An object of the present invention is to provide a process for hermetically sealing defects in a porous ceramic substrate comprising the steps of evaporating or sputtering a malleable metal layer onto the defective porous ceramic surface, swaging or smearing the malleable metal layer over the defects and depositing a second metal film over the swaged first film to provide a smooth defect free surface.
FIG. 1 is a schematic illustration of a cross section of a porous ceramic substrate having a defect therein and an evaporated film thereon with the substrate defect replicated in the film.
FIG. 2 is a schematic illustration of the structure of FIG. 1 after the metal film has been mechanically smeared or swaged by a process step according to the present invention.
FIG. 3 is a schematic illustration of the structure of FIG. 2 after a second layer of metal has been disposed thereon in a process step according to the present invention.
FIG. 4 is a schematic illustration of the structure of FIG. 3 after a further layer of material has been disposed thereon in a process step according to the present invention.
Substrates composed of porous ceramic upon which a layer of cooper film is disposed for integrated circuit applications are well known in the art. A major problem with such substrates is that they contain surface defects, that is, topological variations in the substrate surface. Efforts have been made to seal such defects by evaporating or sputtering a layer of metal onto the surface, however, when the defect was shallow but wide, the thickness of the deposited layer was not sufficient to fill the defect, and when the defect was narrow but deep, the defect was replicated in the film.
Referring to FIG. 1, a porous ceramic substrate is illustrated having a defect 12 therein. A metal film 14 deposited over the surface of substrate 10 also demonstrates the defect. The metal film 14, deposited by evaporation or sputtering, is in order of 5 to 8 microns thick.
In the present invention, a metal film 14 is evaporated or sputtered onto a substrate 10 in a first step as shown in FIG. 1.
In the next step, the metal film is swaged or smeared such that the defects 12 are smoothed over as shown in FIG. 2. As a result of the swaging step, some of the thickness of metal film 14 is lost in the process and the depth of the layer 14 in FIG. 2 becomes, for example, 2-5 microns.
After the swaging step 2, a second layer of metal 16 is deposited over layer 14 and the defect 12 is completely covered as shown in FIG. 3 thus making the defect 12 hermetic or impervious to solvent entrapment.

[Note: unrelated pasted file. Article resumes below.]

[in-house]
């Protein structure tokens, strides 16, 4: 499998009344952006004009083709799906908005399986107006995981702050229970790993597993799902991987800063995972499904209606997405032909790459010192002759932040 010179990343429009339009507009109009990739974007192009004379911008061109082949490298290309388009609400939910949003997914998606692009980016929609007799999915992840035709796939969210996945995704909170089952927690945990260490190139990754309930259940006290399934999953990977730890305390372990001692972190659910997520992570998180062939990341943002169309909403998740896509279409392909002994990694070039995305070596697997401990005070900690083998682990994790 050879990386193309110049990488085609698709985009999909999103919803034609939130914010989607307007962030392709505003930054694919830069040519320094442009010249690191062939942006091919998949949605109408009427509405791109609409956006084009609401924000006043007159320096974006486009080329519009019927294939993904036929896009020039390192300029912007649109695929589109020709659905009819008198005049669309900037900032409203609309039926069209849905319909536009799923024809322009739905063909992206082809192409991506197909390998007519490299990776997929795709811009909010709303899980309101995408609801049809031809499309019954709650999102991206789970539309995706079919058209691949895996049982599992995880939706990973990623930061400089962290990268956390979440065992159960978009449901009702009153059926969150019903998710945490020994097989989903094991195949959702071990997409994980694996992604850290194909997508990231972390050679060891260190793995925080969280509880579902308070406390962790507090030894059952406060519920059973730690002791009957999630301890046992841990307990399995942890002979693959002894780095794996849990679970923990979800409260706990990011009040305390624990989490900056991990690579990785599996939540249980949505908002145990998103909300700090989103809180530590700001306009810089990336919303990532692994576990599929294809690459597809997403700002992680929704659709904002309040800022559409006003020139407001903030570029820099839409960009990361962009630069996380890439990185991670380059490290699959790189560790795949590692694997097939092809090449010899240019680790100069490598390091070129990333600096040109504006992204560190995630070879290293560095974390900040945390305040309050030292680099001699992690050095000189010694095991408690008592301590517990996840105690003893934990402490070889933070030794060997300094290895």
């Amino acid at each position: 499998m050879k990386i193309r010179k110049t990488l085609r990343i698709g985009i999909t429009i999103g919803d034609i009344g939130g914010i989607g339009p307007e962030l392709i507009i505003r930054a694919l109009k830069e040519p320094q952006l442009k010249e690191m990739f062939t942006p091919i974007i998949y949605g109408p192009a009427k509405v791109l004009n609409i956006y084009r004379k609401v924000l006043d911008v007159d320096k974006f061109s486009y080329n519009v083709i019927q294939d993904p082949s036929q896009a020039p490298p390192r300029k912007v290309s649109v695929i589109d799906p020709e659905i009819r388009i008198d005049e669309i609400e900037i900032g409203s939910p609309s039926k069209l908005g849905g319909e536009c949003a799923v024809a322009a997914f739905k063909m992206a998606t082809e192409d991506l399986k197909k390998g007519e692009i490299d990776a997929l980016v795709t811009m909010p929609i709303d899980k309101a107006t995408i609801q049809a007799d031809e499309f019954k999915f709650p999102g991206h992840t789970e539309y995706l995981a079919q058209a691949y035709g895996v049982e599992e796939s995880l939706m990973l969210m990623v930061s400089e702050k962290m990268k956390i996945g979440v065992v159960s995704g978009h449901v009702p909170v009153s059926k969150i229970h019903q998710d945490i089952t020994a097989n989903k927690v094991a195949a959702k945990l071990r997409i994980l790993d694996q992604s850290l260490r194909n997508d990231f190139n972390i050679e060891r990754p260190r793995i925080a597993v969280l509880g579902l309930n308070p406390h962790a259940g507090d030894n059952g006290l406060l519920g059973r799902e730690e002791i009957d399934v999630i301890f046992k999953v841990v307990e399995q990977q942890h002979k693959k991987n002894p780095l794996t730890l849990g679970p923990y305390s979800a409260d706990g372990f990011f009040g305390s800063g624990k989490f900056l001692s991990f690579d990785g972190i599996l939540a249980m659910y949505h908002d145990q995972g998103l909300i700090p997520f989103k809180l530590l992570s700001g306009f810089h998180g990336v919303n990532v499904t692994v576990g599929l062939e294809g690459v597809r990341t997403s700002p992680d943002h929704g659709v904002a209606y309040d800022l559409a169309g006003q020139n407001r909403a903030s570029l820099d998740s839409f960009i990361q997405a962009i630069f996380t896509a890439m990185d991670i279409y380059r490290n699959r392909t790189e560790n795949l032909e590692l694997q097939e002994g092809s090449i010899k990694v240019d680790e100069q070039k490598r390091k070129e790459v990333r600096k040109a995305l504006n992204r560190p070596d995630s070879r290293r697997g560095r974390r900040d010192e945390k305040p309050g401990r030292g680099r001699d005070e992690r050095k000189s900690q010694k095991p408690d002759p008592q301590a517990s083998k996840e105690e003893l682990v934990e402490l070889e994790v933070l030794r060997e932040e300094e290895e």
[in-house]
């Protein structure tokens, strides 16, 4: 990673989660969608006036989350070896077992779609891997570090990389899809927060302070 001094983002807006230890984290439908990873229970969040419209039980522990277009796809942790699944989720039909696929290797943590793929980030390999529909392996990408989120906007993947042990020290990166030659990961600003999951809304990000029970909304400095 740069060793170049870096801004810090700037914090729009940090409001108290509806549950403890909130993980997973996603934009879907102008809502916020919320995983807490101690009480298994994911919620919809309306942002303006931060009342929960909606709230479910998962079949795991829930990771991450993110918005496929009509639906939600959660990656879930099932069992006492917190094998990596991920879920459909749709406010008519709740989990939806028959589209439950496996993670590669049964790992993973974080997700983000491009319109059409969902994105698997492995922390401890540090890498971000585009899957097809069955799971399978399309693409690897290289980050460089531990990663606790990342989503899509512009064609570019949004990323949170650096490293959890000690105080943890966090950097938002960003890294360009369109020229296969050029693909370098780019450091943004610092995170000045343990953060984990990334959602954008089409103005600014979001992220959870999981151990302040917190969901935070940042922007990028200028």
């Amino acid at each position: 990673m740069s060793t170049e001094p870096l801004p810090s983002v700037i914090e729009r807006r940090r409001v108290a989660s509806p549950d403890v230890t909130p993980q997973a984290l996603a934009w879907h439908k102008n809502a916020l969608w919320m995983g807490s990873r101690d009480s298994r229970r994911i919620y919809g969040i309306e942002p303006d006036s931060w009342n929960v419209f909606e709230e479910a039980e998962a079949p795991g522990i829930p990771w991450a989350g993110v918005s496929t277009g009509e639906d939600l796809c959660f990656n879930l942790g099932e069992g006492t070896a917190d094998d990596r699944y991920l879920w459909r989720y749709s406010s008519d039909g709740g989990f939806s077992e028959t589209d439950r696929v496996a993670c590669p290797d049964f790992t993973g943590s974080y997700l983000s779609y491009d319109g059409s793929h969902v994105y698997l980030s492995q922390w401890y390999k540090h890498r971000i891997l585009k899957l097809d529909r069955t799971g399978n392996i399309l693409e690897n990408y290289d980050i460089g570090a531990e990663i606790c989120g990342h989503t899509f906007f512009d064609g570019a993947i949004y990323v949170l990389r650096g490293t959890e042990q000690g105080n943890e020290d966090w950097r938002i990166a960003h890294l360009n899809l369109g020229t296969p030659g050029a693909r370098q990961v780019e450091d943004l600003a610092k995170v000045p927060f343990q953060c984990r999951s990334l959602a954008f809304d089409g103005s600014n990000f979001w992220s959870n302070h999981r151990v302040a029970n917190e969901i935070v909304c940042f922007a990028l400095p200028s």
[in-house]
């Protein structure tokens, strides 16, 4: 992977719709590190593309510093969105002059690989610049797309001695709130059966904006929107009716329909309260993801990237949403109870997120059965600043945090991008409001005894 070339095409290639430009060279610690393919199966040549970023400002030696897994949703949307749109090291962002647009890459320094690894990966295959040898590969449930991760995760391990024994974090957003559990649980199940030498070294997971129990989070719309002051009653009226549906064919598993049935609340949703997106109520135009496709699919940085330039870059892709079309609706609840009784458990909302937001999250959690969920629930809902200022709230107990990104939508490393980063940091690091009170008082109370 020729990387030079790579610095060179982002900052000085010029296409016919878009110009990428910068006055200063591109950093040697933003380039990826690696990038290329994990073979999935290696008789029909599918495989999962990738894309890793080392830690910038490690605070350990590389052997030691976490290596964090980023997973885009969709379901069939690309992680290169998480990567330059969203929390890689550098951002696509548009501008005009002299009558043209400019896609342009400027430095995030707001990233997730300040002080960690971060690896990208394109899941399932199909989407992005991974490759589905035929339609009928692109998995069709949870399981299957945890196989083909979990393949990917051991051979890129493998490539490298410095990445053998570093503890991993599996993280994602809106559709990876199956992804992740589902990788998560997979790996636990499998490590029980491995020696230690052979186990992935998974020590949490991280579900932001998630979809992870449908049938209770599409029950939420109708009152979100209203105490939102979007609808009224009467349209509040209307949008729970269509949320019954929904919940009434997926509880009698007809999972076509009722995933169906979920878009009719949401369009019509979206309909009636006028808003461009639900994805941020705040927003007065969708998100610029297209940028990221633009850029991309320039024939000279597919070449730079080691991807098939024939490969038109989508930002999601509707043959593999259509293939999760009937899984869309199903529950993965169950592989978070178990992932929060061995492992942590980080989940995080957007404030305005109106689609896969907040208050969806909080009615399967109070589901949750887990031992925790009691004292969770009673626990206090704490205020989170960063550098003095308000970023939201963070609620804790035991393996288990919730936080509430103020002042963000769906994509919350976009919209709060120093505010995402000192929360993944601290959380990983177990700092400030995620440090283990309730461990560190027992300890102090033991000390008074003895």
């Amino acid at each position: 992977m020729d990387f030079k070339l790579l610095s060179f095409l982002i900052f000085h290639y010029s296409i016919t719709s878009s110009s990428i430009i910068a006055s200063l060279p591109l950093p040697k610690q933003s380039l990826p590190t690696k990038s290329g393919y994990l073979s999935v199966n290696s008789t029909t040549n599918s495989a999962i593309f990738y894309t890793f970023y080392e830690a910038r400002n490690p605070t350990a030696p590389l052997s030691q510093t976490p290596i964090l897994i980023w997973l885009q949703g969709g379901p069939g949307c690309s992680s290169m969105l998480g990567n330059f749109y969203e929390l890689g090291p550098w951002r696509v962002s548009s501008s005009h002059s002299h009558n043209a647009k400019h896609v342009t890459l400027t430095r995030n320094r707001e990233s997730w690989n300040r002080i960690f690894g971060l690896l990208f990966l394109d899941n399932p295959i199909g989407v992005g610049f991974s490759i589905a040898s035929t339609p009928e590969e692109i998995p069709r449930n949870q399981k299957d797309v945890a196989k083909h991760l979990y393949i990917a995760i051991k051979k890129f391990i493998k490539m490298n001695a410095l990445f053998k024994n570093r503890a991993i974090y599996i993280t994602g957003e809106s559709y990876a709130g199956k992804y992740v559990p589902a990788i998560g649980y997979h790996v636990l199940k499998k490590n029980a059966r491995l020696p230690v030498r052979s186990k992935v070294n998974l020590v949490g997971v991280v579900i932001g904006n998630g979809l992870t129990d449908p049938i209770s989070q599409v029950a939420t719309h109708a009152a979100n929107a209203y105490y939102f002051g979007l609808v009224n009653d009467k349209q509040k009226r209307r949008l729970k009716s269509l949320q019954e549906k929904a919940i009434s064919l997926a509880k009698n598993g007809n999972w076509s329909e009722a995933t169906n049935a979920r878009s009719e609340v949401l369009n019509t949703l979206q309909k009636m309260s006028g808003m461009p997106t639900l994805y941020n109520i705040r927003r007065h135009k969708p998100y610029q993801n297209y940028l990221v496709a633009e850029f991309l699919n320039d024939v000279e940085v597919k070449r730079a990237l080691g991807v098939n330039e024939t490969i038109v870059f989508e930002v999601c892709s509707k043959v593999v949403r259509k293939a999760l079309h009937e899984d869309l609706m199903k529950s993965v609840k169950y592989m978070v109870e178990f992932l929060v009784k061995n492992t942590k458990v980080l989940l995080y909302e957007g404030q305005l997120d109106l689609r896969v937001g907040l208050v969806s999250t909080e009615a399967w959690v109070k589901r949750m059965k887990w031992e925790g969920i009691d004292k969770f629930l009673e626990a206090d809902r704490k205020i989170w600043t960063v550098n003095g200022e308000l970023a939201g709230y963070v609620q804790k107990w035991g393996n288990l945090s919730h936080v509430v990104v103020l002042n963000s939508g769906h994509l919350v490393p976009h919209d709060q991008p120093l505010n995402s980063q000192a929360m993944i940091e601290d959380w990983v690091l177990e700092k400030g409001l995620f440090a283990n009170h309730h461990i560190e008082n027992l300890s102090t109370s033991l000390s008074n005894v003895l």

The metal layers applicable for the process of the present invention can be any malleable metal such as cooper, aluminum, gold, silver, ect.
The process step to swage or smear the metal can be conventional micromachining or polishing techniques using a lapping or grinding wheel with suitable media.
After layer 16 is deposited and merged with layer 14, a capture pad 18 can be formed over the structure in a step 4 using photolithographic techniques to provide a final structure illustrated in FIG. 4.
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|US3528893 *||Nov 17, 1967||Sep 15, 1970||Atomic Energy Authority Uk||Vacuum depositing and electrodepositing method of forming a thermoelectric module|
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|US3776308 *||Aug 17, 1971||Dec 4, 1973||Lynes Inc||Safety valve arrangement for controlling communication between the interior and exterior of a tubular member|
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|Citing Patent||Filing date||Publication date||Applicant||Title|
|US5169674 *||May 23, 1991||Dec 8, 1992||The United States Of America As Represented By The Administrator Of The National Aeronautics And Space Administration||Method of applying a thermal barrier coating system to a substrate|
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|U.S. Classification||29/527.4, 427/444, 29/846, 427/357, 427/11, 427/367, 204/192.1, 427/360, 427/140|
|International Classification||B23P6/00, H05K1/03, H05K3/38, H05K3/00, H05K3/22, B32B15/04|
|Cooperative Classification||H05K2201/09036, H05K2201/0116, H05K1/0306, B23P6/00, Y10T29/49155, H05K2203/1147, Y10T29/49986, H05K3/22, H05K3/38|
|European Classification||H05K3/22, B23P6/00, H05K3/38|
|Oct 5, 1989||AS||Assignment|
Owner name: INTERNATIONAL BUSINESS MACHINES CORPORATION, NEW Y
Free format text: ASSIGNMENT OF ASSIGNORS INTEREST.;ASSIGNORS:HUMENIK, JAMES N.;MIERSCH, EKKEHARD F.;PERRY, CHARLES H.;AND OTHERS;REEL/FRAME:005155/0731;SIGNING DATES FROM 19890919 TO 19891005
|Dec 23, 1993||FPAY||Fee payment|
Year of fee payment: 4
|Feb 14, 1998||REMI||Maintenance fee reminder mailed|
|Jul 5, 1998||LAPS||Lapse for failure to pay maintenance fees|
|Sep 15, 1998||FP||Expired due to failure to pay maintenance fee|
Effective date: 19980708